How To

Fit and Trim A Foolproof Method for Storing Film Trims

This article is dedicated to the memory of Rafik, who died on March 1. With the screening series he used to run, the help he gave people behind the scenes, and the equipment and dubbing services he ran for many years, he was a well-loved and invaluable member of the film community and will be sorely missed. I’d want to honor him in any case, but this is also a relevant context for doing so, since he gets the credit for my discovery of the following system. Four years ago, Rafik sold me green leader with the word "head" stamped all along it, and red leader with the word "tail." I was irritated at having that directive all over the leader until . . .

At the risk of sounding like an infomercial: Have you ever lost a film trim? Have you ever had to spend more than 20 seconds finding a trim? If your answer to either of these questions is "Yes, goddamn it!" then I have news that will change your life, or at least your life in the editing room. If you’re anything like me, that’s a good portion of it. Moreover, if you’re anything like me, you still love to cut on film and are slightly peeved at the bragging rights that Avid/Media 100 people think they can claim for being able to work so much faster than us.

In all seriousness, anyone who cuts film knows that storing and then trying to find lost or misplaced trims is the biggest drawback in editing (besides coming up with a good structure!). I’ve found that the scheme I chanced upon, after 20 years of trying out every other method, has made an enormous difference in my speed and peace of mind while I work. Of course, once I figured it out, it seemed so obvious that I wondered why it took so long–but that’s life. At any rate, it’s really easy and, like most systems, it works without fail as long as you abide by it.

For you gadget freaks in the group, it even involves some "equipment": a ring binder notebook (the kind whose rings snap open) and a pack of loose-leaf paper. You also need a black Sharpie marker and tape in two colors–two complementary colors, because the system is based on the concept of those leaders that Rafik sold me: head is green (go) and tail is red (stop). I’ve been using blue and orange lately because I can’t find red and green; either combo is fine.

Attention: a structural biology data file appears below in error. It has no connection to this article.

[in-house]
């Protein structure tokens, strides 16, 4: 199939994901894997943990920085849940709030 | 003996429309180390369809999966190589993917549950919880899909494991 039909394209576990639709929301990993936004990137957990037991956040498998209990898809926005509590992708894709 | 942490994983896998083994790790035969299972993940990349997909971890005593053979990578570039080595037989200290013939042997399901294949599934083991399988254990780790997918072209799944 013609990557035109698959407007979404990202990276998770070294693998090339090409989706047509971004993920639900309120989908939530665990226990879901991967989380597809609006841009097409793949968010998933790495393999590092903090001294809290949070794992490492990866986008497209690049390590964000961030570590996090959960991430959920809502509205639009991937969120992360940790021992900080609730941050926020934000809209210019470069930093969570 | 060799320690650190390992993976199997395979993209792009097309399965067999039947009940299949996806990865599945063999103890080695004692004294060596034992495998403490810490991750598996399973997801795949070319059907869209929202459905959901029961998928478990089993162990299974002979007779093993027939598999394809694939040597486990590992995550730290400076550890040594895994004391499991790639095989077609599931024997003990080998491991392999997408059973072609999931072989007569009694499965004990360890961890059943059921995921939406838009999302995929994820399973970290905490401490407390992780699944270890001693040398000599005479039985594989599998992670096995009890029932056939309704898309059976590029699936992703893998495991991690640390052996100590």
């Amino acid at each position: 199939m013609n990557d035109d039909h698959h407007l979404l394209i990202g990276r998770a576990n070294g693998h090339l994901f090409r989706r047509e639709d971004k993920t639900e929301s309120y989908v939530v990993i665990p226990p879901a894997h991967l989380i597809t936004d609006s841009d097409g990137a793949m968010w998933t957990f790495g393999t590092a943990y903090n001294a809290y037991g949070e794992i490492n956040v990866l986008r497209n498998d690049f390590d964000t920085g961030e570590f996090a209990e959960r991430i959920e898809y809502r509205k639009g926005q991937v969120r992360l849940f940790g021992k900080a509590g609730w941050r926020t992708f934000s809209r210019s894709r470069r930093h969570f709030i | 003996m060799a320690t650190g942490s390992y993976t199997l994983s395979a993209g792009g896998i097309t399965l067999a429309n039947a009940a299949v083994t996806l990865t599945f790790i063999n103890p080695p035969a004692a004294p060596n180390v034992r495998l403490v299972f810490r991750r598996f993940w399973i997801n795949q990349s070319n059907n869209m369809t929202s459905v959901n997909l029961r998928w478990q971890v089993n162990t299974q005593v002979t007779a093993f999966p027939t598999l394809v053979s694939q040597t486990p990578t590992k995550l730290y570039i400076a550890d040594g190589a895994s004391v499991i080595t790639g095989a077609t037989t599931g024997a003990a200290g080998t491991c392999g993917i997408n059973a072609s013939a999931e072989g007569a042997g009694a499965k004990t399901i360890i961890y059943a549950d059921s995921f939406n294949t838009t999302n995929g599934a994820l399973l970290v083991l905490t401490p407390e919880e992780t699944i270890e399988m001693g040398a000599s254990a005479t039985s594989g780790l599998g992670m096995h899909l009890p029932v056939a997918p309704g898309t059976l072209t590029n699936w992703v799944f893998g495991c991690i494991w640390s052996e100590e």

Here’s how it works. You begin by organizing your material in whatever way is best for the project. A narrative or documentary is usually based on scenes; an experimental film might not be, but it still can and should be broken into manageable units. For the ease of understanding what follows, let’s think of them also as scenes. I’ve used this system for all types of film. So you title and number each scene on the top of a loose-leaf page, e.g. FLEA CIRCUS/1. You then list your shots however you plan to string them together and attribute a letter to each in order: A, B, C, D, etc. down the alphabet. One caution: Use either the letter I or H, not both, because one reads like the other sideways and it can lead to confusion. And since you’re working with the alphabet, which has 26 letters, it helps to keep your scenes down to 26 shots or less. But there’s no reason to be restricted; if a scene has a lot of shots, you just continue using AA, BB, CC, etc.

You then make a tabbed page for your ring-bound notebook with the scene number (or title) on the tab. I usually use numbers because they’re quicker to write and easier to read. I do each one as I go along, but you can set up all the scenes ahead of time. Perhaps it goes without saying, but the tabbed pages let you easily flip to the scene you’re working on.

So then you start to cut the scene . . . but allow me to digress for a moment. If you’re doing an assembly and cutting several feet off a shot, that trim will go back into the reel of dailies it came from. But it can also be hung on the bin with a piece of tape with 1D or 3G or whatever scene/shot it is, if you think you’ll want to get to it soon. And since I’m digressing, here’s another groovy tip: I’ve started to cut small squares of cardboard, about 2" square, and make a hole punch on the top and then write the scene number on it. I hang these on the bin hooks in front of the outtakes for that scene; when you want to access a shot, they lift off easily and they also prevent the shots from popping off the hooks and dropping into the bottom of the bin, never to be seen again.

But back to the main topic. The only trims we’re talking about storing with this system are the critical ones: the short ones. When I started using this method, I only kept the ones that were short enough for the length of the loose-leaf page, but then I began to cheat and put longer ones in and let them hang over. This works fine if you’re keeping the notebook in one place, but not if you’re constantly traveling to and from an editing room; the stray ends will get crushed.

So now you’re editing and you have your first short trim from Scene 1. You look up at your scene list, which should be hanging easily in sight (my speaker sits on top of the screen, so I hang it on that), and see that it’s shot D. The trim is from the head of the shot, so you take a piece of green (or blue) tape and write D (or 1D–see below) on it with a Sharpie and attach the trim to the side of the flatbed. Then you make another cut and it’s the tail of shot G. Time for a red (or orange) piece of tape with G (or 1G) on it. And so on.